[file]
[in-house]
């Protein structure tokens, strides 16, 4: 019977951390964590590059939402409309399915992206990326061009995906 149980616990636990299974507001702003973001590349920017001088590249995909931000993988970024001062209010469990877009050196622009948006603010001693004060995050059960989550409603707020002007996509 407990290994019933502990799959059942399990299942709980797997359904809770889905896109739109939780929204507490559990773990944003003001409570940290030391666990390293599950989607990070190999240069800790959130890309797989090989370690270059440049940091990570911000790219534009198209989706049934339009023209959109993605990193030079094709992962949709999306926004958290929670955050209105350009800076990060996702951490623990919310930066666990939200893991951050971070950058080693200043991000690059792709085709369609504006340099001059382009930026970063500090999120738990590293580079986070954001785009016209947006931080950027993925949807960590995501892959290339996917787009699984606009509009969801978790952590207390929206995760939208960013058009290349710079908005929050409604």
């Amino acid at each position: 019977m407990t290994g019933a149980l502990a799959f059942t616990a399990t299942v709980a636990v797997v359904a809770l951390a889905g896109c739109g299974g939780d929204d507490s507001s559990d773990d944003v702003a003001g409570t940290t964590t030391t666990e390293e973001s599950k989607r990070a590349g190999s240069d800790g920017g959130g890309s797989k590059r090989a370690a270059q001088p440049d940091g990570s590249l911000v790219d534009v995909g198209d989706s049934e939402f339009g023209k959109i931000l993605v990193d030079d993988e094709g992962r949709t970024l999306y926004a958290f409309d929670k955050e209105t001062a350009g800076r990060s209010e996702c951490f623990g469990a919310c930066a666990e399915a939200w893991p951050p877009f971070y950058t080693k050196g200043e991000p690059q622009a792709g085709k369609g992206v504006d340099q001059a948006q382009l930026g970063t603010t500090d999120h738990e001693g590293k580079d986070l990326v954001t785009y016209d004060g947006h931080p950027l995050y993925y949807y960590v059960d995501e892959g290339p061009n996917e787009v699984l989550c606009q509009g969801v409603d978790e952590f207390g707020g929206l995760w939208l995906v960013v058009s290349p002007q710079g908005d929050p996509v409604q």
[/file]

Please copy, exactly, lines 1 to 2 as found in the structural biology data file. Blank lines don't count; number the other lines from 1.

[in-house]
């Protein structure tokens, strides 16, 4: 019977951390964590590059939402409309399915992206990326061009995906 149980616990636990299974507001702003973001590349920017001088590249995909931000993988970024001062209010469990877009050196622009948006603010001693004060995050059960989550409603707020002007996509 407990290994019933502990799959059942399990299942709980797997359904809770889905896109739109939780929204507490559990773990944003003001409570940290030391666990390293599950989607990070190999240069800790959130890309797989090989370690270059440049940091990570911000790219534009198209989706049934339009023209959109993605990193030079094709992962949709999306926004958290929670955050209105350009800076990060996702951490623990919310930066666990939200893991951050971070950058080693200043991000690059792709085709369609504006340099001059382009930026970063500090999120738990590293580079986070954001785009016209947006931080950027993925949807960590995501892959290339996917787009699984606009509009969801978790952590207390929206995760939208960013058009290349710079908005929050409604």